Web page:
Shoulder surgery for the Shark

Presidents Cup International Team Captain Greg Norman has issued a press release saying he had arthroscopic surgery on his right shoulder Wednesday. According to Norman, "The procedure will in no way impact my responsibilities at The Presidents Cup."

Just don't expect any Tiger-like uppercut fist pumps from the Shark during the competition.

Following a 2008 season that saw Norman nearly win the British Open at Royal Birkdale after holding the 54-hole lead, 2009 hasn't brought the same kind of magic. Norman missed the cut at both the Masters and the British Open and let chances to win slip away in the final round of both the U.S. and British Senior Opens.

He said in the statement that he has been "experiencing ongoing discomfort in his right shoulder," and that the timing of the operation will allow him to return to competition for both the Australian Open and The Shark Shootout in December.

Next week's long-drive contest with U.S. captain Fred Couples in San Francisco, however, is now off.

--Alex Myers

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News & Tours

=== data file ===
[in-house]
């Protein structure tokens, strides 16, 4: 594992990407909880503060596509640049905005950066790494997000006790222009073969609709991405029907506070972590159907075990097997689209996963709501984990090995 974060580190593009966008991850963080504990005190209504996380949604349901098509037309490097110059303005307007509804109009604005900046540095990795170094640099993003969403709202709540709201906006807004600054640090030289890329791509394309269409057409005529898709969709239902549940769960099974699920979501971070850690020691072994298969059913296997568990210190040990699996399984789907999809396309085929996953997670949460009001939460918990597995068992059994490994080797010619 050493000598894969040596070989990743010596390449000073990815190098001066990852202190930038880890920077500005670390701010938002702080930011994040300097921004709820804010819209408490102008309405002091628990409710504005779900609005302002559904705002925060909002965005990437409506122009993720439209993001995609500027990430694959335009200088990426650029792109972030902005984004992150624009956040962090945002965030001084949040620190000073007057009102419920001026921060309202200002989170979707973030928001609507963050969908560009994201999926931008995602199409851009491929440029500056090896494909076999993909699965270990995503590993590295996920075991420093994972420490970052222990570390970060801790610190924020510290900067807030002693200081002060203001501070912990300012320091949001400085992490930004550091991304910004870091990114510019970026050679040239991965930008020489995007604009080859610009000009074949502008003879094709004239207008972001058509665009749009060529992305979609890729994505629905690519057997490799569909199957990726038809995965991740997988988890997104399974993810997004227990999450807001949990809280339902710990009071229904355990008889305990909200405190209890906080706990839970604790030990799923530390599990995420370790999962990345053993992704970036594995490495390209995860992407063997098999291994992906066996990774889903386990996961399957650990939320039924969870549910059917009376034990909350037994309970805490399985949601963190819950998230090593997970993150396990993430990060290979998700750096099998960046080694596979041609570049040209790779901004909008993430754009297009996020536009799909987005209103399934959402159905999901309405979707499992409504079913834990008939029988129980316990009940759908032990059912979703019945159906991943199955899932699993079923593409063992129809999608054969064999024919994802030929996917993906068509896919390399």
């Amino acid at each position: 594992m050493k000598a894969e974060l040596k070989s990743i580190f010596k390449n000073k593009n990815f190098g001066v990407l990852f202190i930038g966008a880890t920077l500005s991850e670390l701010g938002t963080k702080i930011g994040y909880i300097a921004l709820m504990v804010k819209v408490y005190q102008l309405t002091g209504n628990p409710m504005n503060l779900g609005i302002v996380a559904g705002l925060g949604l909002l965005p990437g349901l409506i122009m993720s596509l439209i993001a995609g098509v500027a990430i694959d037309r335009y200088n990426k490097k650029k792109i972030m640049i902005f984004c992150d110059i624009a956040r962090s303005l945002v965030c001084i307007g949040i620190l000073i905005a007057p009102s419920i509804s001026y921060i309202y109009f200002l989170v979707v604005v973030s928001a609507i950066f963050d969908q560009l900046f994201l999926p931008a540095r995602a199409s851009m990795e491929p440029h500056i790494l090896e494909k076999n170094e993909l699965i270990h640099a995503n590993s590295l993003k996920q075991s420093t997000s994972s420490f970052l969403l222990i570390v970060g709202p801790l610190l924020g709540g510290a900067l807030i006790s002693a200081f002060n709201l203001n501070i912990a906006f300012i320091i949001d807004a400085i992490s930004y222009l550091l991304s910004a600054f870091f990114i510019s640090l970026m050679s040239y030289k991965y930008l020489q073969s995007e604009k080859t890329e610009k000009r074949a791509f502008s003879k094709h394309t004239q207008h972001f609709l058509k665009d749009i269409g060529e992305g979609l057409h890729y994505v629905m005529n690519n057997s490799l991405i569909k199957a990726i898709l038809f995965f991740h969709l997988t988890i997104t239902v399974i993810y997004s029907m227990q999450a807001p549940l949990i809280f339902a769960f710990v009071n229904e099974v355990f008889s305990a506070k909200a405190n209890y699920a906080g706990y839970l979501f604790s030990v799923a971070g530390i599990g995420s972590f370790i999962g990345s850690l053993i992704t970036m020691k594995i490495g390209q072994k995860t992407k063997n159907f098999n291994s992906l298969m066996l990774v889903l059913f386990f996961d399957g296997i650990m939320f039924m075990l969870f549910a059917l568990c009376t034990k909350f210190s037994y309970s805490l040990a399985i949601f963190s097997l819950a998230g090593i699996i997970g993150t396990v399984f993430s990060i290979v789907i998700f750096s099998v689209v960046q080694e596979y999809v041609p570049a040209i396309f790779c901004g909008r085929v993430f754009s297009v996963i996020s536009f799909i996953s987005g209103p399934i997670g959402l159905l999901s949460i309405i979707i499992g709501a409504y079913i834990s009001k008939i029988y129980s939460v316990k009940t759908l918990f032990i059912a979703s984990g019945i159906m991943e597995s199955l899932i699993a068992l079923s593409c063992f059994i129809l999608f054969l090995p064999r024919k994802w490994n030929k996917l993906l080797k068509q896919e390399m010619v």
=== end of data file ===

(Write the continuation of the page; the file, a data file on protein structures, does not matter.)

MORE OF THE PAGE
Hey, Tiger, they say the first billion is the hardest

Forbes magazine is reporting that Tiger Woods' $10 million FedEx Cup bonus put him over the the $1 billion mark in earnings (on and off the course), the first athlete to reach that plateau.

"Woods had earned a cumulative $895 million going into 2009, by our estimates, from prize money, appearance fees, endorsements, bonuses and his golf course design business," Kurt Badenhausen writes. "If you add his $10.5 million in 2009 prize money, the FedEx bonus and his take so far this year from his more than $100 million in annual off-the-course earnings, Woods' career earnings are now 10 figures."

The magazine estimates that Michael Jordan has earned $800 million since joining the NBA in 1984 and that Formula One driver Michael Schumacher has earned $700 million.

-- John Strege

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News & Tours

Missed by that much (92 strokes)

Occasionally players get into the PGA Tour Qualifying Tournament (in this case the Pre-Qualifying Stage) who don't belong. The recent pre-qualifier at Seaside, Calif. was a case in point.

One player had rounds of 97, 95, 100 and 99 to miss advancing to the first stage of the qualifying tournament by 92 strokes. He was 38 strokes in arrears of the player directly in front of him on the leaderboard.

Aside from embarrassing, it isn't fair to those with whom he is playing, who are there attempting to secure a future in golf and have to endure playing with someone chopping it around like a 25-handicapper. (or worse).